Traditional cremation methods are set to be put on the back burner now that the environmentally friendly ‘water cremation’ is being introduced to the UK.
With climate change being an important topic of discussion in recent years, many aspects of life are changing for the better in a bid to help preserve our planet.
In a groundbreaking development set to revolutionalise the funeral industry, a new eco-friendly cremation method is being introduced to the UK, known as ‘water cremation’. Here is all you need to know about this innovative approach.
Environmentally friendly funerals – water cremation to be introduced in the UK
A process once described as a ‘boil in the bag’ scenario will see a new environmentally friendly cremation, significantly impacting the world.
Breaking away from traditional methods of cremation, which are doing more harm than good to our planet, this new environmentally conscious method of dealing with human remains is set to be a welcomed sustainable approach.
While this method has gained legal recognition across various countries like the USA, Canada and South Africa, the UK is now preparing to join the list by embracing this new alternative.
Water cremation, also known as aquamation, which sees human remains dissolve in heated water instead of being turned into ashes, is said to have a host of advantages regarding sustainability.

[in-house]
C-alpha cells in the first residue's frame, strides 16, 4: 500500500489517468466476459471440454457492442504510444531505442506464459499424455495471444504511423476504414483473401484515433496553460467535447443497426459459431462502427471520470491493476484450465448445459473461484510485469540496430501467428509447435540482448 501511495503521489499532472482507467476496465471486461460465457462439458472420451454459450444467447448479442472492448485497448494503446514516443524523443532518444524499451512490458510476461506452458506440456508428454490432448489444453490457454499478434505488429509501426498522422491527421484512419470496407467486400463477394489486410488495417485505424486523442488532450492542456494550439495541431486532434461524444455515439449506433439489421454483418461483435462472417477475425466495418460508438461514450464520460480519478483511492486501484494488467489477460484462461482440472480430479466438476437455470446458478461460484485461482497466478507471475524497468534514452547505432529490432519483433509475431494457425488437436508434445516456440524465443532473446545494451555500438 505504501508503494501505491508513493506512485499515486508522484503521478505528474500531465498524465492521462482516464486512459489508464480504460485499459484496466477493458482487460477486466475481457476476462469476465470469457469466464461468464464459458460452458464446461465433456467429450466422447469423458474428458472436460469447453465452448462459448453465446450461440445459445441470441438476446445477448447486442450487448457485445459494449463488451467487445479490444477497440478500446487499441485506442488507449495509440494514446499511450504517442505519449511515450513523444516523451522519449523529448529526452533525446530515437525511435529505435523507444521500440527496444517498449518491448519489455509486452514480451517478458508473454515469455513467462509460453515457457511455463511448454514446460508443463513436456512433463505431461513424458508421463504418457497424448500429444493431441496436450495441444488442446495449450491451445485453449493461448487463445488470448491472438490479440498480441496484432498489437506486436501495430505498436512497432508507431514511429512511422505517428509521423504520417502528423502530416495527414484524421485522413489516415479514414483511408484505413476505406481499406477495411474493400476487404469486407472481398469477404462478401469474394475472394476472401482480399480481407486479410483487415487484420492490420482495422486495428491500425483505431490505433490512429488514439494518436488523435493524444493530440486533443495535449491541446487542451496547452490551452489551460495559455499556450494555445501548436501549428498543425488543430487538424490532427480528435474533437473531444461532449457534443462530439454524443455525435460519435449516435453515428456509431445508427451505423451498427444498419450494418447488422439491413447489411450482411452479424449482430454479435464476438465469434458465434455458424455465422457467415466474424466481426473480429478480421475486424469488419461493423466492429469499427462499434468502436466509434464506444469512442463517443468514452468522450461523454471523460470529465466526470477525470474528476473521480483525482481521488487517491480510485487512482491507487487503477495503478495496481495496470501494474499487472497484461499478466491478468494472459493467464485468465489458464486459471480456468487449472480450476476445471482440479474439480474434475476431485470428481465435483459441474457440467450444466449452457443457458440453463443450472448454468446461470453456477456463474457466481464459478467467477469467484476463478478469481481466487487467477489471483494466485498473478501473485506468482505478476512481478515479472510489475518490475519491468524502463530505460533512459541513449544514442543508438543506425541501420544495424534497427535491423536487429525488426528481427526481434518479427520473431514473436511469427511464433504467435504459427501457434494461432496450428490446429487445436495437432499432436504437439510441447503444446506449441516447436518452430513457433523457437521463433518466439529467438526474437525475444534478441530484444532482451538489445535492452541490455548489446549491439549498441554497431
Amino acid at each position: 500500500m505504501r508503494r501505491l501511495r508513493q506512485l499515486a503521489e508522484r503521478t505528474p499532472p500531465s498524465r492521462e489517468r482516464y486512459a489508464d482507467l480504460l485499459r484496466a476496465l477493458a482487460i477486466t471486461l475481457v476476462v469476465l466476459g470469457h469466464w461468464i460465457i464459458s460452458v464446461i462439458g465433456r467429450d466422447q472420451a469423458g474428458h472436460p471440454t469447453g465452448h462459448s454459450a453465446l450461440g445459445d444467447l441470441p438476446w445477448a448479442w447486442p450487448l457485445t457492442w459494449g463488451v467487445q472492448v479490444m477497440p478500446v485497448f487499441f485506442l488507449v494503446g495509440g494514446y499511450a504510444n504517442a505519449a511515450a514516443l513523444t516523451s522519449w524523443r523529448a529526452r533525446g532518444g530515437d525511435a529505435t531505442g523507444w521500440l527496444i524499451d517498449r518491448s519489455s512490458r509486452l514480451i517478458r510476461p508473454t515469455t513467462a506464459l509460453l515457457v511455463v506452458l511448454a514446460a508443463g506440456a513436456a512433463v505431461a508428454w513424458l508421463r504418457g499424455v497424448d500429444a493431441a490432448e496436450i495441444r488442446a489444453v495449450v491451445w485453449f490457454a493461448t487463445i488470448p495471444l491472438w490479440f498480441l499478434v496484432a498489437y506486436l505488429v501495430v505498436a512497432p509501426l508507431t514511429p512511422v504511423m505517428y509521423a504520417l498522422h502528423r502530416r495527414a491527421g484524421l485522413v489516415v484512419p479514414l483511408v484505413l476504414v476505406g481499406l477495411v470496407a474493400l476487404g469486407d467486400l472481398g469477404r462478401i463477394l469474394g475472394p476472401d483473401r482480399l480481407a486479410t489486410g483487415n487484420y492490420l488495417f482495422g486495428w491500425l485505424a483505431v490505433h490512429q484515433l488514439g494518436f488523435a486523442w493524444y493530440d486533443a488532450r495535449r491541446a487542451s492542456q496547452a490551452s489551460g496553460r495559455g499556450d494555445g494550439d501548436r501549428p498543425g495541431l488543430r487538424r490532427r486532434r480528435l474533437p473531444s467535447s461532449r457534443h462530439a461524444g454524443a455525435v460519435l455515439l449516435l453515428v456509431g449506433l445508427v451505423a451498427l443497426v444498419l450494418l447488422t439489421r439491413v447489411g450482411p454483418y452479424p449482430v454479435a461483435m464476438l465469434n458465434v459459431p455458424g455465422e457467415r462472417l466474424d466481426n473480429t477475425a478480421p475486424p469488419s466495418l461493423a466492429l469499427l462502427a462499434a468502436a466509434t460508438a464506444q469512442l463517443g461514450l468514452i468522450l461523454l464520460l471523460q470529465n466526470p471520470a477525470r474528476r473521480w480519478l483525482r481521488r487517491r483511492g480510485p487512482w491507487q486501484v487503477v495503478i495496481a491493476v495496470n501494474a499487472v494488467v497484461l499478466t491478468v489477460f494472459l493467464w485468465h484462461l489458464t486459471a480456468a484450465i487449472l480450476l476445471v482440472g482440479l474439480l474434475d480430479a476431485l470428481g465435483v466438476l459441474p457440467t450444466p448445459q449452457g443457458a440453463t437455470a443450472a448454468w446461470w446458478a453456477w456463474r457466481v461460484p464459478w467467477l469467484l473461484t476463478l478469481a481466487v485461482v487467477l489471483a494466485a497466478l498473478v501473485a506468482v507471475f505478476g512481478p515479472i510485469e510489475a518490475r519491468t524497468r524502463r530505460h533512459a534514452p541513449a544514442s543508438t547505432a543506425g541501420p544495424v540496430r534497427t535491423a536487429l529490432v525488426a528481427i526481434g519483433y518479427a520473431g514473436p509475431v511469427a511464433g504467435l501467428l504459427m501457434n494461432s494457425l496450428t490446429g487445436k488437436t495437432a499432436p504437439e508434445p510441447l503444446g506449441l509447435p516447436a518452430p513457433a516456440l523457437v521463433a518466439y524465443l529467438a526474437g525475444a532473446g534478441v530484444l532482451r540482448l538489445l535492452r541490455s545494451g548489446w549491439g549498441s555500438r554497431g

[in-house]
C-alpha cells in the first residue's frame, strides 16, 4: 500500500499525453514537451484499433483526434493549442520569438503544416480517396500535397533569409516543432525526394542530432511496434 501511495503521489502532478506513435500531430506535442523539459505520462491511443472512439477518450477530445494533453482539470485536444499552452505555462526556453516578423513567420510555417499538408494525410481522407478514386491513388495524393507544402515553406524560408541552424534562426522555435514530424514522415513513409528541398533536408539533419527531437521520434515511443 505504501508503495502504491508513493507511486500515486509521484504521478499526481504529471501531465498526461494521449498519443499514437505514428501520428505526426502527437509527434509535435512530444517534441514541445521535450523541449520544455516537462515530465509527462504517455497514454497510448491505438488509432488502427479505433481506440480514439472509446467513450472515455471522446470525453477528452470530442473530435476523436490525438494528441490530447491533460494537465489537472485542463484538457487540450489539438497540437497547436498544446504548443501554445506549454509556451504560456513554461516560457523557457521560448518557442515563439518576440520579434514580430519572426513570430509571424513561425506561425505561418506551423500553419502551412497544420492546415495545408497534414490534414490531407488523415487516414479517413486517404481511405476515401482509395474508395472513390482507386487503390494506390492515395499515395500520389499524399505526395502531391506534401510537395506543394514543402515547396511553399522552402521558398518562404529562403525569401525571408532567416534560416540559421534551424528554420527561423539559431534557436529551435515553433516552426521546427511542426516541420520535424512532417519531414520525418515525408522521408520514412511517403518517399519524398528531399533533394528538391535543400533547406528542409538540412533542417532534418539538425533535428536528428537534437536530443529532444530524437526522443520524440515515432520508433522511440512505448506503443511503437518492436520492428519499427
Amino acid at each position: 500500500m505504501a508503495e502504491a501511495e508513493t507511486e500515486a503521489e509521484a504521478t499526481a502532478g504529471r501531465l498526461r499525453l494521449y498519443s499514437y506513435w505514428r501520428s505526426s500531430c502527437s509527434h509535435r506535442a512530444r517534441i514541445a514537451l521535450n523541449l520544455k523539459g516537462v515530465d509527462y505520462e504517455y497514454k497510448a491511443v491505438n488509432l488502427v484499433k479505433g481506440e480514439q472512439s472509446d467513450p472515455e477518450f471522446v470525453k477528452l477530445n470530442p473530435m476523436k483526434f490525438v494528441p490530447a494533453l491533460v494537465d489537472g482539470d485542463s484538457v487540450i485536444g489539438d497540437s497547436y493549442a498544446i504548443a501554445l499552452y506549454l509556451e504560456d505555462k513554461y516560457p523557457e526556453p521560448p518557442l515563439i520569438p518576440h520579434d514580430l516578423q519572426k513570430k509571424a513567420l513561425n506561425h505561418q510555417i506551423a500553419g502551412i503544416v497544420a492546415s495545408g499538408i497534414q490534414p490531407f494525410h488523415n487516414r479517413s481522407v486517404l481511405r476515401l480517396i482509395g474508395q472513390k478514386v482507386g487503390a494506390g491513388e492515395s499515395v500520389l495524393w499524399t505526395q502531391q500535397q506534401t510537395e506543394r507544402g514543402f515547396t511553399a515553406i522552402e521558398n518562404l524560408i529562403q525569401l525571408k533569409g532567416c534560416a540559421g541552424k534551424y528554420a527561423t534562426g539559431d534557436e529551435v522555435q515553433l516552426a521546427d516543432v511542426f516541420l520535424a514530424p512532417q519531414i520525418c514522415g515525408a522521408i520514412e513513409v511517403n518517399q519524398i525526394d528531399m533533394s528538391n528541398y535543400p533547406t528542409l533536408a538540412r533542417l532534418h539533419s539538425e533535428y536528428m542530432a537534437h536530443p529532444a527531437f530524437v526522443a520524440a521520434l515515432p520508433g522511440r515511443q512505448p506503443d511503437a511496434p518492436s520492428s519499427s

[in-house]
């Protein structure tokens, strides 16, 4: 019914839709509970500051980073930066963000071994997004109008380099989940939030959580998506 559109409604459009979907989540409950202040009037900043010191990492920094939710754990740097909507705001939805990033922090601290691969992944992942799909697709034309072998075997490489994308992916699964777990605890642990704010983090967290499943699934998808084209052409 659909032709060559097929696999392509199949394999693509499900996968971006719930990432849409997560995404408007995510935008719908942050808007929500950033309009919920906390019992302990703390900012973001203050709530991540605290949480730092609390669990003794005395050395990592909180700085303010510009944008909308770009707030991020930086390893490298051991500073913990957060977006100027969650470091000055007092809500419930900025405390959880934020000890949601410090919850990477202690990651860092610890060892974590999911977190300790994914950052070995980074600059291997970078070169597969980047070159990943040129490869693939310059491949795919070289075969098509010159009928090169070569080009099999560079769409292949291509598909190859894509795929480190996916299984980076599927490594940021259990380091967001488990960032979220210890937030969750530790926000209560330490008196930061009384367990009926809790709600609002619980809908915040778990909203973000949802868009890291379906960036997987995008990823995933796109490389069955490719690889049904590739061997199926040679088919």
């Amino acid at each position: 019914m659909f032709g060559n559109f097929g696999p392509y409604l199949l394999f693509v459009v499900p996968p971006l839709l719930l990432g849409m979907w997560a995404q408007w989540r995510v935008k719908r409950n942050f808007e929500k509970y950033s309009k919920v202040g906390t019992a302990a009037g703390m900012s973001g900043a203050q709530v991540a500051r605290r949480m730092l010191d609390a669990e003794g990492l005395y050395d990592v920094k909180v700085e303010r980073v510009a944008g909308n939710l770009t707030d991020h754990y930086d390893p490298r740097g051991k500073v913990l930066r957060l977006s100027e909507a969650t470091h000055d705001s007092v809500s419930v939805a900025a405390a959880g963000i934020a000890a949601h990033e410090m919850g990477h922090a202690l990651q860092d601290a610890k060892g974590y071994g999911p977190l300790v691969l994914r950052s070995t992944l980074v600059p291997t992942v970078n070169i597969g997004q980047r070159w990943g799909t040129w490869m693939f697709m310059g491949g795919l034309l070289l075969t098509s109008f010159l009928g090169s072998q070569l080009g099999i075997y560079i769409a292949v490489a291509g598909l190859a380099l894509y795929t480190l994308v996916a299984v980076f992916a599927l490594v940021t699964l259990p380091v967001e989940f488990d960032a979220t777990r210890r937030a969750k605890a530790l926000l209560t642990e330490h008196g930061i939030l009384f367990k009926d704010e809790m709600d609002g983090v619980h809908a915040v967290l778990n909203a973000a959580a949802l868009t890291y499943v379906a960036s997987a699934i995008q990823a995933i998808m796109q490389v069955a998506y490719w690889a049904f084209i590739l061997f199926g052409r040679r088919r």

The advantages of water cremation – saving the planet
Advocates of water cremation highlight its numerous advantages, especially its significantly reduced carbon footprint.
Many people might not be aware that traditional cremation methods release around 245kg of carbon emissions per cremation; water cremation is estimated to cut that figure in half.
The process involves submerging the deceased body in a specially designed bag known as a ‘bio pouch’ with a chamber filled with heated water, which has been treated with an alkali solution.
The body then takes four hours to dissolve, leaving only the skeletal remains, which are then transformed into a fine powder and given to the family, similar to ashes.
Speaking about this new innovative method of cremation, Prof Douglas Davies said, “The UK has a history of innovation when it comes to compassionately, practically and hygienically managing the disposal of bodies after death”.
He adds, “Cremation grew in popularity throughout the 20th century and overtook burial in the 1960s as the preferred method of disposal for people”.
A gentle farewell – water cremation set to revolutionise the UK
With many people wanting to offset their carbon footprint, there is no doubt that people will jump at the chance to take advantage of a more compassionate farewell for their loved ones.
Co-op Funeral Care, the largest funeral provider in the UK, is expected to offer water cremation in the northeastern region of England.
At the same time, a recent poll indicated that one-third of people expressed interest in choosing this innovative and environmentally conscious option.
Water cremation may still be a new idea to many, but it looks like more and more people will back this groundbreaking practice that is set to reshape the funeral landscape of the UK and perhaps the rest of the world.